Wells (1-1) struck out seven, walked one and retired the last 16 Astros in order. The right-hander allowed just three baserunners, all in the second inning, on a bloop single by Mark Loretta, a walk to Carlos Lee and a hit batsman in Chris Burke.
"Kip Wells gave us the start we needed, because we really didn't do a lot against [Houston starter Jason] Jennings," St. Louis manager Tony La Russa said. "Kip was just outstanding and once he got the lead, I think he got tougher and tougher."
Wells outdueled Jennings, his former Baylor University teammate, in convincing fashion. It was the least amount of hits Wells had allowed in any start that lasted at least seven innings. Wells lowered his ERA to 1.38 and has held opposing hitters to a .143 (6-for-42) batting average.
Foot and arm injuries limited Wells to just nine games last year, but judging from his performance so far, the 29-year-old is back.
"I felt like I've been relatively right for basically since I came back last year," Wells said. "Obviously, experience-wise and repetition-wise, you need those outings, but for the most part for me, it's not overthrowing, it's staying in the strike zone and staying in a rhythm. I got the quick outs and the quick innings, and those are what give you a chance to pitch deep into games."
Wells was simply dominating, something he hadn't been since the rash of injuries that led to a 10-23 record during 2005-06.
"He's dominated against us, he always impressed us with the Pirates," La Russa said. "He's got excellent ability, he's just in a good position now with his experience to start to reach his potential."
The Astros did not get a runner as far as third base when Wells was in the game, and only once did a baserunner make it as far as second base while the Houston native was on the mound.
"[The] first couple of innings I was putting a little more effort than I did when the game progressed," Wells said. "[Pitching coach Dave] Dunc[an], observing from the side told me to back off just a little bit. It gave me a little better command, a little better finesse. For me, that's something I constantly need to be aware of, not trying too hard [and catcher Yadier Molina] called a good game."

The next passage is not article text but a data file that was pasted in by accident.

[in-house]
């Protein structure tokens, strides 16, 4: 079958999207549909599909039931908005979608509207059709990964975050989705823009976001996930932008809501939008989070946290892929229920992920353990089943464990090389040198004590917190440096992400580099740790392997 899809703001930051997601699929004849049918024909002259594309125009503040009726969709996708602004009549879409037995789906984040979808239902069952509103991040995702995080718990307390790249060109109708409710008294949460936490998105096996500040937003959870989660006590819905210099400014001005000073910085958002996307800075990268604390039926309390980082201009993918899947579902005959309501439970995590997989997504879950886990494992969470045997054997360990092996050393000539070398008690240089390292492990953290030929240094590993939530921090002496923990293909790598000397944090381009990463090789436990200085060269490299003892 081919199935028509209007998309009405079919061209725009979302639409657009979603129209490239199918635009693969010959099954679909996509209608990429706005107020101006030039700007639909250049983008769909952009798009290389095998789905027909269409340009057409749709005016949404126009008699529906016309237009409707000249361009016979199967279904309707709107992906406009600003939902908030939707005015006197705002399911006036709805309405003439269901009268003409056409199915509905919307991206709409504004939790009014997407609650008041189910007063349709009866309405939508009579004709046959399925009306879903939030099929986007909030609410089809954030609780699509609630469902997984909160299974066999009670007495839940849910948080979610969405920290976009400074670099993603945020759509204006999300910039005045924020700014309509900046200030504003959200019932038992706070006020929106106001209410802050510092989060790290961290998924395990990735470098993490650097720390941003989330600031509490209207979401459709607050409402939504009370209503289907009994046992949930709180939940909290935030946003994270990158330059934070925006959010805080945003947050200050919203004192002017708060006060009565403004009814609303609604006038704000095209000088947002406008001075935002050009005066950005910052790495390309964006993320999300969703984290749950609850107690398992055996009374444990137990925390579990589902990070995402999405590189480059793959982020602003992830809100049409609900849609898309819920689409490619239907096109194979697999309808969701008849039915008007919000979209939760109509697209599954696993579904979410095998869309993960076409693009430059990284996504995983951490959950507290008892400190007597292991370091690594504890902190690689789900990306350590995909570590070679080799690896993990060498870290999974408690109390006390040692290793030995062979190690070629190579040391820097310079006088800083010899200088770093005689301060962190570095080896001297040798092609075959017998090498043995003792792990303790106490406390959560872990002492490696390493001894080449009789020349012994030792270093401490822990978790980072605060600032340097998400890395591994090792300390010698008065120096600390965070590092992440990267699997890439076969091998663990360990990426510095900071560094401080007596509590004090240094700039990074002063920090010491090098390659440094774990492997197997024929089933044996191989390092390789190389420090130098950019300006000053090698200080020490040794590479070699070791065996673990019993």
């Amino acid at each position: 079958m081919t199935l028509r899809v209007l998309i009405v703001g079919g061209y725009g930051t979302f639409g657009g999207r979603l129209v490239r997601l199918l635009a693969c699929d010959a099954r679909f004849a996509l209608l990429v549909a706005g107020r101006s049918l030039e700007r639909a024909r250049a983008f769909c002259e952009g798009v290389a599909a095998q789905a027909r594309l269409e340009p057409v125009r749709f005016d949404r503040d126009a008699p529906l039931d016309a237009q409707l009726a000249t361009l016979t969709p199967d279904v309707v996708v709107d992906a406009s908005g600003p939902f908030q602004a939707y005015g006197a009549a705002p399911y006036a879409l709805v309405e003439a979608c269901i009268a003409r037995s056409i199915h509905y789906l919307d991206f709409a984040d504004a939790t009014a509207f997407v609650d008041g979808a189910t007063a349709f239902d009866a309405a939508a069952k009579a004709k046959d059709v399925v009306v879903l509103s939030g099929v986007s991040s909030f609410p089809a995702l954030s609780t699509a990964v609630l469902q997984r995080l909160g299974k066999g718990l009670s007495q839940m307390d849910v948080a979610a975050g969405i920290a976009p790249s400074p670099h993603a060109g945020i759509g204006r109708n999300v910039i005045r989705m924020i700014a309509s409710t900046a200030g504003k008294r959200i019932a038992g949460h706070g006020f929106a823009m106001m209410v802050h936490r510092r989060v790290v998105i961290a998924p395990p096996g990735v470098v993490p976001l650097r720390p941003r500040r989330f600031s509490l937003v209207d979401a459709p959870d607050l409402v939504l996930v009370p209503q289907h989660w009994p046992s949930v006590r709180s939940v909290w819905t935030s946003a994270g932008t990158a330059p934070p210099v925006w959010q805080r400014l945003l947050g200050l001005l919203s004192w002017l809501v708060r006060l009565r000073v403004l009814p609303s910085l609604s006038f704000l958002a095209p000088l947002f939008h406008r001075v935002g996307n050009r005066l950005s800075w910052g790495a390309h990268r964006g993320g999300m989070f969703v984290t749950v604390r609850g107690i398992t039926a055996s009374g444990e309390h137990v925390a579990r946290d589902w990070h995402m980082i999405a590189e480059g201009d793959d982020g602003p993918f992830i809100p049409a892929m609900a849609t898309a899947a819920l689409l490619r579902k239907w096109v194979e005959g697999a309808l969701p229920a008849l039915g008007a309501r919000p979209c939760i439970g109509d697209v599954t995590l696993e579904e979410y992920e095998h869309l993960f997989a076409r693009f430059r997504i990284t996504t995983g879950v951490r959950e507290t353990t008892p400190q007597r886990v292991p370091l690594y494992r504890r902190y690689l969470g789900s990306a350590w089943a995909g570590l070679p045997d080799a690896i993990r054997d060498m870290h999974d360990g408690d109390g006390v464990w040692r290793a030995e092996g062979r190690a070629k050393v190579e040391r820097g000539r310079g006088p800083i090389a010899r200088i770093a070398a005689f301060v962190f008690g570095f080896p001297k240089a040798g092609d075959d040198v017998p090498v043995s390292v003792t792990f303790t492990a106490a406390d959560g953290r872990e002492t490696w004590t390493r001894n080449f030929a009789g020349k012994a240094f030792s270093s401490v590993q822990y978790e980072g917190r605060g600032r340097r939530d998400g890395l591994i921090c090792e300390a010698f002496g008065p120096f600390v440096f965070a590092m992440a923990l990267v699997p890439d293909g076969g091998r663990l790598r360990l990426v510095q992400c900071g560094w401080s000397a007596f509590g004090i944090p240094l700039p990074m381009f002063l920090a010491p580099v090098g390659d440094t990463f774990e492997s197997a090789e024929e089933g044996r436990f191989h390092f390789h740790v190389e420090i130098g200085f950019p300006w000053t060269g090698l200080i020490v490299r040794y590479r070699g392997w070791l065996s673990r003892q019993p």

Pujols came to the plate in the third hitting .056 (1-for-18), but he found the 1-1 pitch from Jennings (0-1) to his liking and crushed it an estimated 410 feet to left-center to give the Cardinals a 3-0 lead. Pujols' shot scored Chris Duncan, who had reached via a one-out walk.
"I think it was a changeup, something like that, something soft," Pujols said of the homer. "[Ask] me next time, I'll tell you. Right now, I don't even know what I'm hitting, but I think that was a changeup."
Pujols wasn't the only Cardinal shaking off a slump. The 10 runs was three more than the team had scored in the previous six games combined.
"I said we were going to get going, obviously that's what we did today," Pujols said. "Everybody contributed, Yaddy got a big hit and then we got two-out hits. Everybody contributed today, and then to win the series, that's what our goal is, to come out and try to win the series no matter what happens."
Jim Edmonds scored from third on a wild pitch by Jennings to give the Cardinals a 1-0 lead in the second. Edmonds singled with one out before advancing to third on a base hit by Preston Wilson and an intentional walk to Adam Kennedy.
The Cardinals added two runs in the eighth on RBI singles by Scott Rolen and Molina. In the ninth, Rolen drove in three more with a double, and Molina collected a two-run double.
"Albert had a couple of contributions and rallies, Scott Rolen had a couple of big hits," La Russa said. "[The] first five, six innings we weren't stinging it all over the place, [but we] did a good job of finishing it off."
Jim Molony is a reporter for MLB.com. This story was not subject to the approval of Major League Baseball or its clubs.